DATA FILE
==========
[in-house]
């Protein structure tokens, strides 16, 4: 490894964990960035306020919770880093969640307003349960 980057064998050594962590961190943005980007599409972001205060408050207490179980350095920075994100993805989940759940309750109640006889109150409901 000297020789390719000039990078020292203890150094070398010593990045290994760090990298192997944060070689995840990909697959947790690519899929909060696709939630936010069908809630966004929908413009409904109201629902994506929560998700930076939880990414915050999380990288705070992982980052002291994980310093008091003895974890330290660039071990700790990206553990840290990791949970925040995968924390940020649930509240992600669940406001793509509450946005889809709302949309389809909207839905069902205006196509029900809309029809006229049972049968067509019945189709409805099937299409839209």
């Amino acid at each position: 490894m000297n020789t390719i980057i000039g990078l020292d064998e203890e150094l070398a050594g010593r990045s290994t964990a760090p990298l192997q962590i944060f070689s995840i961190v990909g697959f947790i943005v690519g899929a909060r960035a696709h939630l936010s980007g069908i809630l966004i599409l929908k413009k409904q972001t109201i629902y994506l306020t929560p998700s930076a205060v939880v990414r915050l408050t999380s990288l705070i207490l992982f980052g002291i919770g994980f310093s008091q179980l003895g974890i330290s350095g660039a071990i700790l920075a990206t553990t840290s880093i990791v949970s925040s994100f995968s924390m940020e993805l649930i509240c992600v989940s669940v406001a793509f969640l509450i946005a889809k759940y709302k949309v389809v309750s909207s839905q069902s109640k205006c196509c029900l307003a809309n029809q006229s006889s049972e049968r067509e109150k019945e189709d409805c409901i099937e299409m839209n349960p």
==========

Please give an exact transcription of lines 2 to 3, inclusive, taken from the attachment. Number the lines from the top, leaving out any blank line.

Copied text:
């Protein structure tokens, strides 16, 4: 490894964990960035306020919770880093969640307003349960 980057064998050594962590961190943005980007599409972001205060408050207490179980350095920075994100993805989940759940309750109640006889109150409901 000297020789390719000039990078020292203890150094070398010593990045290994760090990298192997944060070689995840990909697959947790690519899929909060696709939630936010069908809630966004929908413009409904109201629902994506929560998700930076939880990414915050999380990288705070992982980052002291994980310093008091003895974890330290660039071990700790990206553990840290990791949970925040995968924390940020649930509240992600669940406001793509509450946005889809709302949309389809909207839905069902205006196509029900809309029809006229049972049968067509019945189709409805099937299409839209």
């Amino acid at each position: 490894m000297n020789t390719i980057i000039g990078l020292d064998e203890e150094l070398a050594g010593r990045s290994t964990a760090p990298l192997q962590i944060f070689s995840i961190v990909g697959f947790i943005v690519g899929a909060r960035a696709h939630l936010s980007g069908i809630l966004i599409l929908k413009k409904q972001t109201i629902y994506l306020t929560p998700s930076a205060v939880v990414r915050l408050t999380s990288l705070i207490l992982f980052g002291i919770g994980f310093s008091q179980l003895g974890i330290s350095g660039a071990i700790l920075a990206t553990t840290s880093i990791v949970s925040s994100f995968s924390m940020e993805l649930i509240c992600v989940s669940v406001a793509f969640l509450i946005a889809k759940y709302k949309v389809v309750s909207s839905q069902s109640k205006c196509c029900l307003a809309n029809q006229s006889s049972e049968r067509e109150k019945e189709d409805c409901i099937e299409m839209n349960p």